Sunday 20 October 2019

#MeToo movement has created real change in society - Rose McGowan

Actress Rose McGowan
Actress Rose McGowan

Rose McGowan has said society has experienced "real change" in the wake of the #MeToo movement.

The actress and activist was one of the first women to speak out against Harvey Weinstein, the film producer who denies all allegations of sexual assault.

Weinstein, who is facing rape charges in New York, has been banished from Hollywood while a string of other high-profile men, including actor Kevin Spacey, have also been accused of sexual harassment.

McGowan said the #MeToo movement, which rose to prominence following the Weinstein scandal in October 2017, had had a profound effect in Hollywood and beyond.

Harvey Weinstein and Rose McGowan
Harvey Weinstein and Rose McGowan

She told the Press Association: "I definitely know there's been real change. I go all over the world and give talks and I talk to women and men."

McGowan said her movement was "more than about sexual harassment" and that her new book, Brave, "is about changing the paradigms, the social structure that we think that everything has to be a certain way and it really actually doesn't".

She added: "That's more where my interests lie rather than the binary sexual harassment things."

Before becoming an activist, McGowan was best known as an actress appearing in films such as Scream and the TV series Charmed.

She said she spends less time in Hollywood now, but "from what I've heard women writers are being heard in writers' rooms".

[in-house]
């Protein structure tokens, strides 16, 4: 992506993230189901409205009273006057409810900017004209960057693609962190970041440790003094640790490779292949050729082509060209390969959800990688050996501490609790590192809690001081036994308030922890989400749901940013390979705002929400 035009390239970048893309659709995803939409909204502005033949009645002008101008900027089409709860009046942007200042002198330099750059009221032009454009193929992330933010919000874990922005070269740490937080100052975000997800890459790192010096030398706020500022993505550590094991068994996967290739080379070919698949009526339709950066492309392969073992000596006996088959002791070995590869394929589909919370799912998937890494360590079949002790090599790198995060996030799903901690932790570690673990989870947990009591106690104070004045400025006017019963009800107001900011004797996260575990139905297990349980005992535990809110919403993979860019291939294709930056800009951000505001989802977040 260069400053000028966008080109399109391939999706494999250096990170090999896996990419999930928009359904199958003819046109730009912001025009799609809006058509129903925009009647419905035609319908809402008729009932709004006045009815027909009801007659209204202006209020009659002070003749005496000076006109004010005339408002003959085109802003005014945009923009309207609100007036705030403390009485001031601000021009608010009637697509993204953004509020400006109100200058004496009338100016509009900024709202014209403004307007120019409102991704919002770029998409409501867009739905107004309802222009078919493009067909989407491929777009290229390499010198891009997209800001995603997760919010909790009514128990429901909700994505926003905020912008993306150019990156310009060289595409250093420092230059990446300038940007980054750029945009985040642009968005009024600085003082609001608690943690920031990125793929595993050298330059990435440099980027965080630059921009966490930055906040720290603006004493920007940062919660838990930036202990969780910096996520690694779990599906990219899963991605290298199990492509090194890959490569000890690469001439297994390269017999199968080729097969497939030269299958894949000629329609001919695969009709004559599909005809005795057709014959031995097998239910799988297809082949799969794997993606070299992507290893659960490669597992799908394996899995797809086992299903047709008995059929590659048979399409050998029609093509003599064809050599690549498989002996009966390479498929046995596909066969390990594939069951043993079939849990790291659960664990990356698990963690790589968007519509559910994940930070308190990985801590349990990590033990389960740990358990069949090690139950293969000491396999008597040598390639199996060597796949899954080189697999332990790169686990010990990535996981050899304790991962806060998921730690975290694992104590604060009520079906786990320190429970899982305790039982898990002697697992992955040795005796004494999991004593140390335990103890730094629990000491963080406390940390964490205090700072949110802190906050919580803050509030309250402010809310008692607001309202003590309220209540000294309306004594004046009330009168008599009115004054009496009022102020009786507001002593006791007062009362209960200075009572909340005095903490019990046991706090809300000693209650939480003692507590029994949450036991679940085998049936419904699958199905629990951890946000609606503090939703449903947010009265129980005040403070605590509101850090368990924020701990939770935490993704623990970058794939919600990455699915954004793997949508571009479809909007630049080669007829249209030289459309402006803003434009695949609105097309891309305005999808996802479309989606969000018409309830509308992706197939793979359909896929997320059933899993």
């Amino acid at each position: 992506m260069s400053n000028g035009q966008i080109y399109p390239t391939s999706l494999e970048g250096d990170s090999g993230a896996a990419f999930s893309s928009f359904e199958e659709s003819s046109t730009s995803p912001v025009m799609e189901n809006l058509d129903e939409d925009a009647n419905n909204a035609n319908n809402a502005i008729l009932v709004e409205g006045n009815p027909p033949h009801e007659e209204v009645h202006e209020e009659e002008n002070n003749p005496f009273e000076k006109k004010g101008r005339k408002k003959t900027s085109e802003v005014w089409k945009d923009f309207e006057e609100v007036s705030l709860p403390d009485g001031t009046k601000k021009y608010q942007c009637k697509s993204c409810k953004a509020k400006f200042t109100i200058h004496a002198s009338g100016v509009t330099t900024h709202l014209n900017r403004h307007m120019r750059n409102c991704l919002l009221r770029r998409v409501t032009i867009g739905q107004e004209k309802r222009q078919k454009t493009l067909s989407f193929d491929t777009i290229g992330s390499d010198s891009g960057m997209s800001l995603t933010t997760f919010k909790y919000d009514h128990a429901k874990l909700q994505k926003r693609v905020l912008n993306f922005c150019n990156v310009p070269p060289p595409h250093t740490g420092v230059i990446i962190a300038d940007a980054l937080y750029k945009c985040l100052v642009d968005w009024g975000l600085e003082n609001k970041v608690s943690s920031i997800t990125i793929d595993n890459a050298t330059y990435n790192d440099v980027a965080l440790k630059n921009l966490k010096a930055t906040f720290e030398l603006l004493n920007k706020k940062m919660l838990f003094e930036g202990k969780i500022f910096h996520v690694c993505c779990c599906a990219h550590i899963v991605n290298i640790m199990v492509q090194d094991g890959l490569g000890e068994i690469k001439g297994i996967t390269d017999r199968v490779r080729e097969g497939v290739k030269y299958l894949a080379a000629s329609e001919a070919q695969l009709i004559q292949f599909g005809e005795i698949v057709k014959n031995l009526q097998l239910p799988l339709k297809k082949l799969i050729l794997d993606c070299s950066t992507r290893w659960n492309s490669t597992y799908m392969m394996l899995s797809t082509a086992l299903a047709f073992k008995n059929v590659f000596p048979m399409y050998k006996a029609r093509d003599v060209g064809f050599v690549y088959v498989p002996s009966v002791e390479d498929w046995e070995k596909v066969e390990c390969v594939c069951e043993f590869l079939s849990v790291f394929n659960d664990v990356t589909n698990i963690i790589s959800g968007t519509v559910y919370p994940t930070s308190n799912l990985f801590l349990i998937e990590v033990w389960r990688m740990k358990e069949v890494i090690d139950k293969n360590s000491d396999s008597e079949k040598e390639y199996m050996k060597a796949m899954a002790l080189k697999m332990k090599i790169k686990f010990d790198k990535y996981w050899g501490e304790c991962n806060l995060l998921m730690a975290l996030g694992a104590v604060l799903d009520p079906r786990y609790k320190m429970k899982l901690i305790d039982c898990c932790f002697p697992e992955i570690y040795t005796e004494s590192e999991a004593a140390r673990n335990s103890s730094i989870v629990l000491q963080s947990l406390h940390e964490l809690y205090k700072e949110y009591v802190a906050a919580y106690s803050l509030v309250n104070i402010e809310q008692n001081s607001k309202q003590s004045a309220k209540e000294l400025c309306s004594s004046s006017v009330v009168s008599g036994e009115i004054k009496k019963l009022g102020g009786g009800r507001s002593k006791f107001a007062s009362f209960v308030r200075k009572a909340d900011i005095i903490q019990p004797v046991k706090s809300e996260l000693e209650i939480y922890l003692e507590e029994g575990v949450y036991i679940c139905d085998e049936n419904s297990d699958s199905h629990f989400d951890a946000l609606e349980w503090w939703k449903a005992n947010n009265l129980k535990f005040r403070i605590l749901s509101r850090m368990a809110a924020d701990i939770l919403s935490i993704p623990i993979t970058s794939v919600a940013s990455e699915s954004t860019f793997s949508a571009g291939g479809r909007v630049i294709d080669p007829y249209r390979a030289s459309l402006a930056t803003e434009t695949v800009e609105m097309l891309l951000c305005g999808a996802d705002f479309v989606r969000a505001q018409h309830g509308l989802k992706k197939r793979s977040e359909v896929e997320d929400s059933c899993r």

McGowan, 45, believes there is a "lot more awareness" within the entertainment industry and "hopefully... less of a habit to fall into how it always used to be".

Brave took McGowan three years to write and she embarked on the project before #MeToo, a phrase first used by US activist Tarana Burke in 2006, had risen to prominence or the Time's Up group had been founded.

She described the title as a cross between "an autobiography and a motivational book" and said "writing is the most excellent therapy you can ever have", but warned: "But it will almost kill you to do it."

She said: "I just keep on keeping on. Some days you cry a couple of tears, some days there's laughter - it's just like any other day in the world, except there are some extraordinary circumstances."

Since focusing on her career in activism and away from Hollywood, McGowan has become known for her shaved head, a move she said was about "letting go of societal expectations and letting go of the idea that you're supposed to be hot when in fact I think it's better to be cool".

She said she had "always been a punk" and spent her career in Hollywood having to wear "stupid evening gowns because that's what I was expected to wear".

McGowan said: "Now I'm done with acting and I can just look like me, I basically look the same as I did when I was twelve except a lot older unfortunately."

As well as her memoir, Brave, McGowan is the executive producer of The Call Centre - Louisa Connolly-Burnham's debut short film.

People can help fund the film on Kickstarter (www.kickstarter.com/projects/louisacb/the-call-centre) until March 17.

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